Which Stitch Markers Are Best

When I first took up crochet I didn't have any stitch markers, I didn't even know stitch markers existed. It wasn't long before I knew about them and I learnt the value of using stitch markers, aka stitch savers. That first frustrating experience of when a project accidentally unravels because there's nothing holding onto the stitch to stop it coming undone or your crochet circle grows in ways it isn't supposed to and the worth of this tiny tool became obvious very quickly. But there are so many styles of stitch marker to choose from, locking, circle, coil-less, plastic, safety pins, thread, 3D printed... does it really make a difference which one you use? Is it just how pretty they are? I walk you through a dozen different stitch markers from items you have lying around your home to the fancy artisan styles. I share with you what features to look for and those that don't really hold up to the task.

Rainbow Lorikeets

Rainbow Lorikeet Pair
I was so engrossed in designing a crochet edging yesterday I completely forgot to share my weekend photo. I hope it was worth the wait.

This gorgeous little parrot is a rainbow lorikeet. They are inquisitive and bold. Most tame birds that escape their aviary will perish in the wild, not these pioneering little rascals, they will happily set up camp and flourish. That is how they came to become Western Australian locals.


Rainbow Lorikeet exiting a nesting tree hollow

Rainbow Lorikeet guarding it's nest

Rainbow Lorikeet guarding it's nest

Comments

  1. Hi Stella, in my humble opinion they were well worth the wait! What beautiful birds you have in Australia, the prettiest bird I've seen here apart from peacocks is a Hoopoe, which flitted off into dusk just as I slowly produced my camera!

    xx

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    1. I had to search for Hoopoe and that is one pretty bird!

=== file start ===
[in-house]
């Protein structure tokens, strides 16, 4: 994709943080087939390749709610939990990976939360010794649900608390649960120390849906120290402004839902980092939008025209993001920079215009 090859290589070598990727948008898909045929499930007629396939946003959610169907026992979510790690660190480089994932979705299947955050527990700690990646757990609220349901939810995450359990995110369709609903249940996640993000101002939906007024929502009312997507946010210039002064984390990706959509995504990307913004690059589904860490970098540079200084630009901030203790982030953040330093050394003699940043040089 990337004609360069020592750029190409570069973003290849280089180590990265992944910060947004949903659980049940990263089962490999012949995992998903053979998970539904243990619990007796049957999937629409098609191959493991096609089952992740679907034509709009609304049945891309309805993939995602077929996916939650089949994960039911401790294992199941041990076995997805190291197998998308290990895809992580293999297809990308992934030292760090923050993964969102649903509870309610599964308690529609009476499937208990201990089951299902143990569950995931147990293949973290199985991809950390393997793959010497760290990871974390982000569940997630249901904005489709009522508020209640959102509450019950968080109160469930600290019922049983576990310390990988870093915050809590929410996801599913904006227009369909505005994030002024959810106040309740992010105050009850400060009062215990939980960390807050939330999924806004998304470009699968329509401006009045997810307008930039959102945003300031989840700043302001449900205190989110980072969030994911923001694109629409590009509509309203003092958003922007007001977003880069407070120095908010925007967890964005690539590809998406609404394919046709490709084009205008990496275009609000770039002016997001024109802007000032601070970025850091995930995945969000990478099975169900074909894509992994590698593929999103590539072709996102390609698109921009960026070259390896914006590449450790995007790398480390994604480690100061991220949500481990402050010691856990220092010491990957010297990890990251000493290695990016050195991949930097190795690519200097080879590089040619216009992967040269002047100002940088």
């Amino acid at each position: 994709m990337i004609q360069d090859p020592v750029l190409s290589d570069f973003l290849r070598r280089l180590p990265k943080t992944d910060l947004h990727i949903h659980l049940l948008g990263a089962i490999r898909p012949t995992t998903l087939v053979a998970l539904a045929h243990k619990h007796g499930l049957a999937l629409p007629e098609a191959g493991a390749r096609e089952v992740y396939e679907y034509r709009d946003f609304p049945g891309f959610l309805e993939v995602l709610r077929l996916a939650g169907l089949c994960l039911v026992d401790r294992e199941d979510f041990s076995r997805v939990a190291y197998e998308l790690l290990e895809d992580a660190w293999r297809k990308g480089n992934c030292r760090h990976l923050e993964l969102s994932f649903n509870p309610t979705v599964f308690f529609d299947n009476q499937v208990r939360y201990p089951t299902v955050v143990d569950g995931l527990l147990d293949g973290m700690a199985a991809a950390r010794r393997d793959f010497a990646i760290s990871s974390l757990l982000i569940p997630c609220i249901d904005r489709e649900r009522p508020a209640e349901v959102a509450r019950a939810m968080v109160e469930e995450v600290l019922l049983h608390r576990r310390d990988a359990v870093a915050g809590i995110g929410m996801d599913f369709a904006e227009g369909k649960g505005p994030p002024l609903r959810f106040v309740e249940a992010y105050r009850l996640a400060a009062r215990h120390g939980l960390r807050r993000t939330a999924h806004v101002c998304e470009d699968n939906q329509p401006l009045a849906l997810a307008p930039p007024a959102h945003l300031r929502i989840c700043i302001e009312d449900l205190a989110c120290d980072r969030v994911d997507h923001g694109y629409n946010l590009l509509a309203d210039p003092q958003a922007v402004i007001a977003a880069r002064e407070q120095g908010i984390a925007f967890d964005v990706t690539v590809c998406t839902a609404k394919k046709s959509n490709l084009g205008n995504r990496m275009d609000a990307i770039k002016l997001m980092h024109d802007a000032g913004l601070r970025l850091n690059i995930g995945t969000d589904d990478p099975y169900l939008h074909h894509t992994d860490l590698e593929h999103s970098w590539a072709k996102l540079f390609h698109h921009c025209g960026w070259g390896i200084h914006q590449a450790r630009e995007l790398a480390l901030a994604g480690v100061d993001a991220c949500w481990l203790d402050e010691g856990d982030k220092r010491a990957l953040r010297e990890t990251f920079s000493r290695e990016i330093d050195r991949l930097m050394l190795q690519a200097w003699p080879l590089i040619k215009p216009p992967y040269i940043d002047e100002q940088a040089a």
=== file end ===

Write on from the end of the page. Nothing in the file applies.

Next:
I can't even count how many times a bird has disappeared on me while I try to get my camera ready.

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  2. O, that is nice. This birds here only are in the ZOO. Thank you so much. #image-in-ing

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    1. You need a lot of trees to have birds living nearby, it is one of the great things about Western Australia but there is a great deal of knocking them down to make way for the humans. I fear birds will only be seen at the zoo here soon aswell.

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  3. Gorgeous. And the beautiful subtle colors and textures of the trees are the perfect foil for the birds.

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    1. The bark on our trees is so variable which does make for some brightly coloured bird life.

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  4. So very beautiful!! Are they related to para"keets"?

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    1. Both parakeets and lorikeets are parrots but they are also quite different. For starters, lori's have hairy tongues to help them get nectar from flowers whereas most parrots don't.

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  5. Fascinating! We don't have anything quite so exotic here. Glad I had the opportunity today to visit, and that you shared at http://image-in-ing.blogspot.com/2016/09/up-up-away.html

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  6. I remember when I first saw a whole tree of them in Brisbane. I was surprised because I'd only seen birds like that in pet stores or at theme parks! cheers, kidcandoodle

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  7. So cool! Are they loud squawkers? Around here we have Quaker parrots, and a flock of them can cause quite a racket. Your lorikeets look very similar, but so much prettier with those colors!

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  8. They are absolutely gorgeous!

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  9. Very pretty! The trees are pretty cool too! Have a great week!
    http://travelingbugwiththreeboys-kelleyn.blogspot.com/2016/10/october.html

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